Accordingly, it is an object of the present invention to provide means to safeguard the sidewalls of the trailer against the entrance of moisture into the interior of the trailer.
It is another object of the present invention to provide a scuff plate construction for a frameless cargo carrying container which avoids entanglement with the cargo or any related loading or unloading equipment.
Moreover, it is another object of the present invention to provide a scuff plate that is connected to the upper sidewall portion of the frameless cargo carrying container in a structurally sound manner while still providing a smooth surface that avoids entanglement with any of the cargo being carried by the container or any equipment used to load or unload this cargo.
It is a further object of the present invention to provide a unitary scuff plate and an upper sidewall portion, both being either wedge-shaped or of uniform height, which, when combined to form a complete sidewall, can be used to construct either a "wedge" or a "straight" (non-wedge) container, primarily used as a trailer cargo body.
The present invention is directed to a frameless container for carrying cargo that has a sidewall of a novel and unique construction; its upper portion comprising multiple lap-jointed metal panels; and its lower portion comprising a single piece of metal plate with the triple role of forming a watertight enclosure for the cargo, carrying the structural loads and acting as a scuff plate.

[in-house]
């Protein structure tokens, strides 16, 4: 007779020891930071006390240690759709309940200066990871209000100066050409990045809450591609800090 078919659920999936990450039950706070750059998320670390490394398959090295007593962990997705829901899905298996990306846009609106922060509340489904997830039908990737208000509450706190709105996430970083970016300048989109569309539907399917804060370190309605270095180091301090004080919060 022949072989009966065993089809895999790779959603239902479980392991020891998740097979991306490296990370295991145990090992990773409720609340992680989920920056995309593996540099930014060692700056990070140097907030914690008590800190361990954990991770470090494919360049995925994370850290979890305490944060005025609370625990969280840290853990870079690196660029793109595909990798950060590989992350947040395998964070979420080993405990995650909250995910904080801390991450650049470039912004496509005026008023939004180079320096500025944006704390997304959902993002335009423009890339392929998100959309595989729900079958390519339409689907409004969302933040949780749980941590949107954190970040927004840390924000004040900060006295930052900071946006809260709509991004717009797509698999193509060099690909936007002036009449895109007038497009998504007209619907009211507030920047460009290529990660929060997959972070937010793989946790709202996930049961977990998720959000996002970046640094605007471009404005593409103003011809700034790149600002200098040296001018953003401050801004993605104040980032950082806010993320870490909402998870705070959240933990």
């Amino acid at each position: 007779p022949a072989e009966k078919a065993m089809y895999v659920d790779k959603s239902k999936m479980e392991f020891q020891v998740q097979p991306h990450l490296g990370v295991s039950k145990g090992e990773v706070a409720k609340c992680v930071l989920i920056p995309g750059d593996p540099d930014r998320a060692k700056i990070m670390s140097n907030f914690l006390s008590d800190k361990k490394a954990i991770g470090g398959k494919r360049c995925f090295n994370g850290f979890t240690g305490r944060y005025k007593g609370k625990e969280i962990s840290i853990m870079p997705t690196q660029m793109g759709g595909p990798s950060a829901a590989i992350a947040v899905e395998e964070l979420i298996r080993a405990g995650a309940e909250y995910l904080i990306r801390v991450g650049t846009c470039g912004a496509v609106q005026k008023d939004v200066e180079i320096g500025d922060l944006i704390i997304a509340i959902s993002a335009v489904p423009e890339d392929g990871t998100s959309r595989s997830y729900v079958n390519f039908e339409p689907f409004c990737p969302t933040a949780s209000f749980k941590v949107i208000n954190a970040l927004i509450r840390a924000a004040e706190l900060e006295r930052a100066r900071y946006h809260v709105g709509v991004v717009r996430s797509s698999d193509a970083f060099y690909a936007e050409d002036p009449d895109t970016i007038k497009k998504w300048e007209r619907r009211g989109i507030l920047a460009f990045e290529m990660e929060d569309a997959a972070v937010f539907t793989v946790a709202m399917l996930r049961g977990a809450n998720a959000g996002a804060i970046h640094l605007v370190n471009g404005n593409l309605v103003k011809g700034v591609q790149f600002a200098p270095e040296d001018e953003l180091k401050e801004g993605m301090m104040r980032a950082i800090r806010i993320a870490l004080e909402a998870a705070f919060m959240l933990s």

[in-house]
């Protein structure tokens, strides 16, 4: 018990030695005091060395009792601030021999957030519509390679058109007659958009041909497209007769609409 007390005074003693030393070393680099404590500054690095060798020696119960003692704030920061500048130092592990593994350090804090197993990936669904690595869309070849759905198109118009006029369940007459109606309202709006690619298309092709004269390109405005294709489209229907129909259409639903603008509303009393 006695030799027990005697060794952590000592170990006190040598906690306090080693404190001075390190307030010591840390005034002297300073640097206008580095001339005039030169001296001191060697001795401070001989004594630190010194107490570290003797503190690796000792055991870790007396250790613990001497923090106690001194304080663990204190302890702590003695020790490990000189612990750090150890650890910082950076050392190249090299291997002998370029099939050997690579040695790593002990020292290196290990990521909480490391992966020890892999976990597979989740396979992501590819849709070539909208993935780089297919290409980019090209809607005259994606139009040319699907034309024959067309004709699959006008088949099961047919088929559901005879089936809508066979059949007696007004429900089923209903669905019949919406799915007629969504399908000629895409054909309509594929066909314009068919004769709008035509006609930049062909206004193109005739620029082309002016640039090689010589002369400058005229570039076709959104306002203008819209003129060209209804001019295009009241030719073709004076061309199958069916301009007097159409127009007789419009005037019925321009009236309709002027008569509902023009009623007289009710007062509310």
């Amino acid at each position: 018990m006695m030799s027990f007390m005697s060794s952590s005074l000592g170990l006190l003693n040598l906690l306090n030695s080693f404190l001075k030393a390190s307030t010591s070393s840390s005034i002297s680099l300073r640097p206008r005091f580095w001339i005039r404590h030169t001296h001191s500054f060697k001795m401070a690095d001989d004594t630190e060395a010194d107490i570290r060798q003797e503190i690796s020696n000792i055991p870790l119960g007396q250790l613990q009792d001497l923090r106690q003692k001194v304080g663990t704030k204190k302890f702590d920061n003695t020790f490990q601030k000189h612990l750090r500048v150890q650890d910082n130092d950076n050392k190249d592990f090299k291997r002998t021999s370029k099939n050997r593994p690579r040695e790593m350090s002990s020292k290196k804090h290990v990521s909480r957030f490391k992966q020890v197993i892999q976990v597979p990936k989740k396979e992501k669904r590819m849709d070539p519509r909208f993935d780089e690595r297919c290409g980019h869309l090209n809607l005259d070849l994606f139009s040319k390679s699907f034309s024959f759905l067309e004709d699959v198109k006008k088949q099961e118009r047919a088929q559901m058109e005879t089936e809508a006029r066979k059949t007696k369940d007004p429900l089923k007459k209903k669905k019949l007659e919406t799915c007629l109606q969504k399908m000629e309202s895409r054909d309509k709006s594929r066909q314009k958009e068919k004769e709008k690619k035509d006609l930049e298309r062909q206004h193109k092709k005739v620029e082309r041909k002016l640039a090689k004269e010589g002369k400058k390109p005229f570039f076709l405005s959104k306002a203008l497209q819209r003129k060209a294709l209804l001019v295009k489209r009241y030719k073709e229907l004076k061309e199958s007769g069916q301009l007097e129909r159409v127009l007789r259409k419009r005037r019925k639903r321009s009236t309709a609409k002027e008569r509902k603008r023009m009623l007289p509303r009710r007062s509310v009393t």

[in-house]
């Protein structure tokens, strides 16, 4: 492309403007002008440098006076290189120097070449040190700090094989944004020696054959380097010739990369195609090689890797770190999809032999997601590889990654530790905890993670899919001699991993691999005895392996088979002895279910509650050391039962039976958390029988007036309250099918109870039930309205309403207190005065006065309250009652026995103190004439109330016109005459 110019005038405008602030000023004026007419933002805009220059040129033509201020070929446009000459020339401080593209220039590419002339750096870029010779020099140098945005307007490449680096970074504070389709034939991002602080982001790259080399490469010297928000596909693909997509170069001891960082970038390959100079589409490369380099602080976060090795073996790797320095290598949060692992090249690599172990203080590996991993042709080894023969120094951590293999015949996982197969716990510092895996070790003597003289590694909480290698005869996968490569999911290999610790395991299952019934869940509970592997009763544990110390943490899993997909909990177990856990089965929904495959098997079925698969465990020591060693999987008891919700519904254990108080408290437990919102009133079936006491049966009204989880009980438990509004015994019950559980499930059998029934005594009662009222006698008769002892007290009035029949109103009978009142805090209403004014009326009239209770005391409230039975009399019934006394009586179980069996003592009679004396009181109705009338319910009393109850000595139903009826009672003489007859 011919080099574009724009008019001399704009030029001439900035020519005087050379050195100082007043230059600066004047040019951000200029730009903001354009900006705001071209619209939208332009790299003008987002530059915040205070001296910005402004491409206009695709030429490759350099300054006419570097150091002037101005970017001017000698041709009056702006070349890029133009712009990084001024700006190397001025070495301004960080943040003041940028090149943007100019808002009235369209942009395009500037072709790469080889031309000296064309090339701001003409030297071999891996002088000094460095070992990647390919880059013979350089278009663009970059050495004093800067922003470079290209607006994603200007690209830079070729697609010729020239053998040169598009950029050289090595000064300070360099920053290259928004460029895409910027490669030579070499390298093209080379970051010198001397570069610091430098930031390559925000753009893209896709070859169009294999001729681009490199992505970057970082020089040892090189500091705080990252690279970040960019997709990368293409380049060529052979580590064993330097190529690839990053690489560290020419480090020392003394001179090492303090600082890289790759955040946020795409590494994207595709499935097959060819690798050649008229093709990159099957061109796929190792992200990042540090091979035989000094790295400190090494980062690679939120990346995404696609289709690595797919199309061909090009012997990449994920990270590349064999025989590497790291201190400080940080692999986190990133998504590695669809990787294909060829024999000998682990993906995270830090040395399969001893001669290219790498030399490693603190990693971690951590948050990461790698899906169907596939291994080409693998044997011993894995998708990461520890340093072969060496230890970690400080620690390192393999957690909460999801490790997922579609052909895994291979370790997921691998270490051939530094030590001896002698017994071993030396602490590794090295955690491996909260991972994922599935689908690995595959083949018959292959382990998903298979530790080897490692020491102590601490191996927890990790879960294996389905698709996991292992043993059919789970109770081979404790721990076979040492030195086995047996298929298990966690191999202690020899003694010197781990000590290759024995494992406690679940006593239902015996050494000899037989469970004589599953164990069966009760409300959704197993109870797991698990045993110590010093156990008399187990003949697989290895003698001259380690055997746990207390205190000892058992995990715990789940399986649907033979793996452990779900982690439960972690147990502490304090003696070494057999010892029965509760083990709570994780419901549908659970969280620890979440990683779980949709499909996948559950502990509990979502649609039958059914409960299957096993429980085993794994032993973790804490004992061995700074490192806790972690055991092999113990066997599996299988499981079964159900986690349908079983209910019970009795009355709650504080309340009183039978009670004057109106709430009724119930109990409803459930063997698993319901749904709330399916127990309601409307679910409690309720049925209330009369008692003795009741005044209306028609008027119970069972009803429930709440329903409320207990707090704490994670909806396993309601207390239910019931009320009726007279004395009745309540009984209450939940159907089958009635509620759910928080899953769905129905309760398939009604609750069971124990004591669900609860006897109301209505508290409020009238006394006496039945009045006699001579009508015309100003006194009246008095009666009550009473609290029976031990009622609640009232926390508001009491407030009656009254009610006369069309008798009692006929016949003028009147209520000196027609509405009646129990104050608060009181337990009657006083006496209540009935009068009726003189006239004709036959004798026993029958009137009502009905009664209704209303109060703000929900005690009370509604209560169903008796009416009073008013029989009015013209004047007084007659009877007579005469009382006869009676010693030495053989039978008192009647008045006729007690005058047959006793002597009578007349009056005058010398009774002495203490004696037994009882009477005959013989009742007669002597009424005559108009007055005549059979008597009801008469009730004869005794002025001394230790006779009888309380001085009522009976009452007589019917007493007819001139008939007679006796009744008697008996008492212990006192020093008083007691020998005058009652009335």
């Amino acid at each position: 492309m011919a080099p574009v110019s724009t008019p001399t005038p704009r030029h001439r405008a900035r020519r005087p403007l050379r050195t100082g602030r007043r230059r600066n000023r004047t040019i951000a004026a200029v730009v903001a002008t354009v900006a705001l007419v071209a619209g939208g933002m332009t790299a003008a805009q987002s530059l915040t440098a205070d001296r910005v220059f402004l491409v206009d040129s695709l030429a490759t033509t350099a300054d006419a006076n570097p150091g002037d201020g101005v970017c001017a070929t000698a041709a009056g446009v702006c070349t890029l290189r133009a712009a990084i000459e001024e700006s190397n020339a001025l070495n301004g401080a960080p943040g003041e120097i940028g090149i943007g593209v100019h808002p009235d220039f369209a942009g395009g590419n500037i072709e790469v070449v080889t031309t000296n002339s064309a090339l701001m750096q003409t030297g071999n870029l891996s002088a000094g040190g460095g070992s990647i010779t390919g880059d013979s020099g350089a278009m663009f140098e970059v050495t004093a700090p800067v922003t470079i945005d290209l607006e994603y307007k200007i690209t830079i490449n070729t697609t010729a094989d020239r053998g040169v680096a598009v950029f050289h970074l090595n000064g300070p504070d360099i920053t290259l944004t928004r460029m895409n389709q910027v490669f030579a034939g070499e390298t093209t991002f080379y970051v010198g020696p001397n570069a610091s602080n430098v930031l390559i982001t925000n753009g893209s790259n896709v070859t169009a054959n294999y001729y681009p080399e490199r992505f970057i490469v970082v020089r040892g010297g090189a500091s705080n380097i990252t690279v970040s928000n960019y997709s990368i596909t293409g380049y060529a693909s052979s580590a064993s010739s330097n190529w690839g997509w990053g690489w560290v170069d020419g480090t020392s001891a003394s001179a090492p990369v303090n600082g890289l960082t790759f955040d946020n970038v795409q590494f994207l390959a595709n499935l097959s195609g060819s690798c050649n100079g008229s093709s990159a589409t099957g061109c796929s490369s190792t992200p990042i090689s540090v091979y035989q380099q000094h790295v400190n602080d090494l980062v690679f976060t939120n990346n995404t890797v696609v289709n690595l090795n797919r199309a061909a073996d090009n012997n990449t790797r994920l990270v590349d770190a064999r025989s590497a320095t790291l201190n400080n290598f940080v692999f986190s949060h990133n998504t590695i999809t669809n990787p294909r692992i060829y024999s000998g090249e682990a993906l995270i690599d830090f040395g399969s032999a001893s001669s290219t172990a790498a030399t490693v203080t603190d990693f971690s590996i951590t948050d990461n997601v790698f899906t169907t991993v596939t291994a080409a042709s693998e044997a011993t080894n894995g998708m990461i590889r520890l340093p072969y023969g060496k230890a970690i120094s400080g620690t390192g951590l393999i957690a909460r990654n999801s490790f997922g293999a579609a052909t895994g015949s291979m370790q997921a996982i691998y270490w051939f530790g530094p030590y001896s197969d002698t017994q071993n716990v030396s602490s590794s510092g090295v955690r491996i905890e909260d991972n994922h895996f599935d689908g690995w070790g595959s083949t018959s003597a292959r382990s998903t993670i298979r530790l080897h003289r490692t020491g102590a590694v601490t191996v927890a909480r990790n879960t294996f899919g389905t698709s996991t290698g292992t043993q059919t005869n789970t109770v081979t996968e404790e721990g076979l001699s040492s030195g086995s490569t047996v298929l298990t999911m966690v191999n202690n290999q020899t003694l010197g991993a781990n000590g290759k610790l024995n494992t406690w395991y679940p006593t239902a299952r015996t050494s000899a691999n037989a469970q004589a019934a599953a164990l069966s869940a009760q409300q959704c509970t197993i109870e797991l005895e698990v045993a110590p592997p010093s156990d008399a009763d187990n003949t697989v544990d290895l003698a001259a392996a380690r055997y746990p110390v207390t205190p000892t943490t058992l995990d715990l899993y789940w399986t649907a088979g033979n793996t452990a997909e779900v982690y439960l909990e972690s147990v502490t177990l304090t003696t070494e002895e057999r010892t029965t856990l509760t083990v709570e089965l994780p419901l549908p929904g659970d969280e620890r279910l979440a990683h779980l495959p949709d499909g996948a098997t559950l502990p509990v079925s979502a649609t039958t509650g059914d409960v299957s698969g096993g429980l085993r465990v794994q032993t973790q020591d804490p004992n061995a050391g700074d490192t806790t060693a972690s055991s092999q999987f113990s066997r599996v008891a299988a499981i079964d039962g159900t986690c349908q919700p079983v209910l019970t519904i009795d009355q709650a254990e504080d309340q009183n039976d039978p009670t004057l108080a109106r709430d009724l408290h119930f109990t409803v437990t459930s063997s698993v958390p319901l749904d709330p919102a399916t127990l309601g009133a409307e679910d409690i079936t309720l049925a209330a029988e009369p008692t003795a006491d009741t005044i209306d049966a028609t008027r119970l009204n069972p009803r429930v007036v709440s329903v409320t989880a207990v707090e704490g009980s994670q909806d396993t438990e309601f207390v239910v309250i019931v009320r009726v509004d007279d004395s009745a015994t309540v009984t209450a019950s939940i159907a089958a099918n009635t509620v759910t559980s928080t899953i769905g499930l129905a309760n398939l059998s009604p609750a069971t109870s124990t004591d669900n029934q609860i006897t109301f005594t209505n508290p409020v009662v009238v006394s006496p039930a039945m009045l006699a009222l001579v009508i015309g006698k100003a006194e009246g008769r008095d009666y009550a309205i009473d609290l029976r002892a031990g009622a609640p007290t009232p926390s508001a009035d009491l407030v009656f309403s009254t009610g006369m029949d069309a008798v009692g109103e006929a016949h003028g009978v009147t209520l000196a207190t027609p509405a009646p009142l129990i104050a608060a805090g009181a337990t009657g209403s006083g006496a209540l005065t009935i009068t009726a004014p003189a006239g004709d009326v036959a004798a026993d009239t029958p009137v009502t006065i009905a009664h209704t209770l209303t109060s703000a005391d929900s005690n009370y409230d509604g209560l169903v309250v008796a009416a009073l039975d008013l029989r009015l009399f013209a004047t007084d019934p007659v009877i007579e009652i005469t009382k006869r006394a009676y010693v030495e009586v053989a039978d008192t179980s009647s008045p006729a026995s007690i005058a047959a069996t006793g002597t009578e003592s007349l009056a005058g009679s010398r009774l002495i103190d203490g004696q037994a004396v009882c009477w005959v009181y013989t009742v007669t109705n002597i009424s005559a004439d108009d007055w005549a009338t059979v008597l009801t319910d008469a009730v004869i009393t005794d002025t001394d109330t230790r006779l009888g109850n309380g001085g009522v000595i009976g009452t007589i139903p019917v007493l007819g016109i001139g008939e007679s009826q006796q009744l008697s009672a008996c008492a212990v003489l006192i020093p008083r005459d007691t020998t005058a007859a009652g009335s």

The frameless container has a predetermined length and comprises a floor having floor support means, a roof, a pair of opposing sidewalls and end walls; at least one end wall including an access door. The sidewalls have means, located at bottom and top thereof, that connect the sidewalls to the floor support means and to the roof. Each of the opposing sidewalls in its upper portion comprises at least first and second lap-jointed panels, each having predetermined dimensions for the height, width and thickness. The lower portion of each of these walls comprises a scuff plate with a thickness dimension that generally exceeds that of the lap-jointed panels, and means for fastening the scuff plate to the panels. The scuff plate has its bottom connected to the floor support means and its top extending up from the floor by a predetermined distance and defining a "scuff zone." The scuff plate has an inner surface exposed to the interior of the container. The means for fastening the scuff plate to the lap-jointed panels are arranged into at least one horizontal row located close to the top edge of the scuff plate. The means for fastening are preferably rivets with low profile heads, which facilitate the sliding of cargo over them, if such cargo is pushed along the inner surface of the scuff plate.
Other objects, advantages and novel features of the present invention will become apparent in the following detailed description of the invention when considered in conjunction with the accompanying drawings.
For the purpose of illustrating the invention, there is shown in the drawings a form which is presently preferred; it being understood, however, that this invention is not limited to the precise arrangements and instrumentalities shown.
FIG. 1 is a side-elevation view of a container in accordance with one embodiment of the present invention, used as the cargo body of a trailer.
FIG. 2 is a side-elevation view of a container in accordance with a second embodiment of the present invention used as the cargo body of a trailer.
FIG. 3 is a side-elevation view of a container in accordance with a further embodiment of the present invention used as the cargo body of a trailer.